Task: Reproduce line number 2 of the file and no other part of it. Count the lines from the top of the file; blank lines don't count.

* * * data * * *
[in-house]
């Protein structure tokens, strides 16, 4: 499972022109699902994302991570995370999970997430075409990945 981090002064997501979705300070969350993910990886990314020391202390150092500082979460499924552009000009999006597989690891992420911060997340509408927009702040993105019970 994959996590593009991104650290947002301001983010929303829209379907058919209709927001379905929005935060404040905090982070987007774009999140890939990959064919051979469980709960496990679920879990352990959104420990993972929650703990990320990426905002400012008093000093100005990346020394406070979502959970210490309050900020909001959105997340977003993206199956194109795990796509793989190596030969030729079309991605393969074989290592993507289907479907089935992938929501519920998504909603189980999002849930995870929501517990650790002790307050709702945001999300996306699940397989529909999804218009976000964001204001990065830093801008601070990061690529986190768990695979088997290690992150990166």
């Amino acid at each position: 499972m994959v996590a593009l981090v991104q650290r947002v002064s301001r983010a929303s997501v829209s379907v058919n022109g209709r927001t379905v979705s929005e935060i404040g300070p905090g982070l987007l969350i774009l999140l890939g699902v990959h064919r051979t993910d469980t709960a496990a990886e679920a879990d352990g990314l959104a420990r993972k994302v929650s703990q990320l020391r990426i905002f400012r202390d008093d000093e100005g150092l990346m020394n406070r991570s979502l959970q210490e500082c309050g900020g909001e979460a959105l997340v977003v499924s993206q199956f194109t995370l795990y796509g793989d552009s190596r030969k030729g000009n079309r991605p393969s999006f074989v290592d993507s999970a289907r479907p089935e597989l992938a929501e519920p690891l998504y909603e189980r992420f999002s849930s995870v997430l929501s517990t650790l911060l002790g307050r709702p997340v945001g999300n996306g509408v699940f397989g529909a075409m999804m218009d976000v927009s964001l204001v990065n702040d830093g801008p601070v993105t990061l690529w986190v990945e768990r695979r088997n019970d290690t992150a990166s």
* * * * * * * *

């Protein structure tokens, strides 16, 4: 499972022109699902994302991570995370999970997430075409990945 981090002064997501979705300070969350993910990886990314020391202390150092500082979460499924552009000009999006597989690891992420911060997340509408927009702040993105019970 994959996590593009991104650290947002301001983010929303829209379907058919209709927001379905929005935060404040905090982070987007774009999140890939990959064919051979469980709960496990679920879990352990959104420990993972929650703990990320990426905002400012008093000093100005990346020394406070979502959970210490309050900020909001959105997340977003993206199956194109795990796509793989190596030969030729079309991605393969074989290592993507289907479907089935992938929501519920998504909603189980999002849930995870929501517990650790002790307050709702945001999300996306699940397989529909999804218009976000964001204001990065830093801008601070990061690529986190768990695979088997290690992150990166």